UN General Assembly calls for Russia to pay Ukraine war reparations
The UN General Assembly on Monday approved a resolution saying Russia must be held accountable for violations of international law related to the war in Ukraine, including by paying war reparations.
Why it matters: The vote on the non-binding resolution is largely symbolic, but the support for the text is yet another indication of Russia's isolation on the world stage following its invasion of Ukraine.
- Ninety-four countries voted to approve the measure, while 14 nations, including China and Iran, voted against it. Some 73 countries abstained.
Between the lines: The resolution did not receive the overwhelming level of support some of the previous measures got.
- The General Assembly had previously adopted four resolutions condemning Russia's actions since the war began, including "deploring" Russia's aggression against Ukraine, condemning Russia for creating a "dire" humanitarian situation, suspending Russia from the United Nations Human Rights Council, and condemning Russia’s annexation of four Ukrainian territories.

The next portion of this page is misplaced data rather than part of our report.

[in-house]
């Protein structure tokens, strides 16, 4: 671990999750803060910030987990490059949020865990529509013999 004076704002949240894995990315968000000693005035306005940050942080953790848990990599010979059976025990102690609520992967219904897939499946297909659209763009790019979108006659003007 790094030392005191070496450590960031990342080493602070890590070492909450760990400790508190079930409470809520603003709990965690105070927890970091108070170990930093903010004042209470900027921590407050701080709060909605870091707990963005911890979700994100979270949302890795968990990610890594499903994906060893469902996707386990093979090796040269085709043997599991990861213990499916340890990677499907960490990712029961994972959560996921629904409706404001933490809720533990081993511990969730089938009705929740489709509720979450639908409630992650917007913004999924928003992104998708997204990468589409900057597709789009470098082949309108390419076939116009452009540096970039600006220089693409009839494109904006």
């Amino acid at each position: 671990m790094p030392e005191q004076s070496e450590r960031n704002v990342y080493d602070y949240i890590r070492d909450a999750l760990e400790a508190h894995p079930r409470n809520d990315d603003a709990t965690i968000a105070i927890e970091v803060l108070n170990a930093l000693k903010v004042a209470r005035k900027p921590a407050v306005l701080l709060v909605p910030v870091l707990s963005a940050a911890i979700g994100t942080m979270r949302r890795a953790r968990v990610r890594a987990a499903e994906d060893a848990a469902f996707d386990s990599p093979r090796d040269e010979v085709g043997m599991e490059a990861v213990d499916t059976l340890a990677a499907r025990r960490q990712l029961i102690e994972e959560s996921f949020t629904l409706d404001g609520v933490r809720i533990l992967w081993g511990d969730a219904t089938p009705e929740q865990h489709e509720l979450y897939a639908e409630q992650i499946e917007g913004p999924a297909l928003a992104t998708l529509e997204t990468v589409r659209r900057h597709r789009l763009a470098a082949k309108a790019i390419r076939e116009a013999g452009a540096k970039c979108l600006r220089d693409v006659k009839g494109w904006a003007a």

The big picture: The resolution, co-sponsored by dozens of nations including the U.S., reaffirms the UN General Assembly's support for the “sovereignty, independence, unity and territorial integrity” and calls for the withdrawal of Russian troops from Ukraine.
- The resolution adds that Russia must be held accountable for any violations of international law and "must bear the legal consequences of all of its internationally wrongful acts, including making reparation for the injury, including any damage, caused by such acts."
- It also states there is a need to create "an international mechanism for reparation for damage, loss or injury" stemming from Russia's war in Ukraine and recommends member nations, in cooperation with Ukraine, create an "international register” to document evidence and claims of "damage, loss or injury" to Ukrainian citizens and the state.
This is a developing story. Please check back for updates.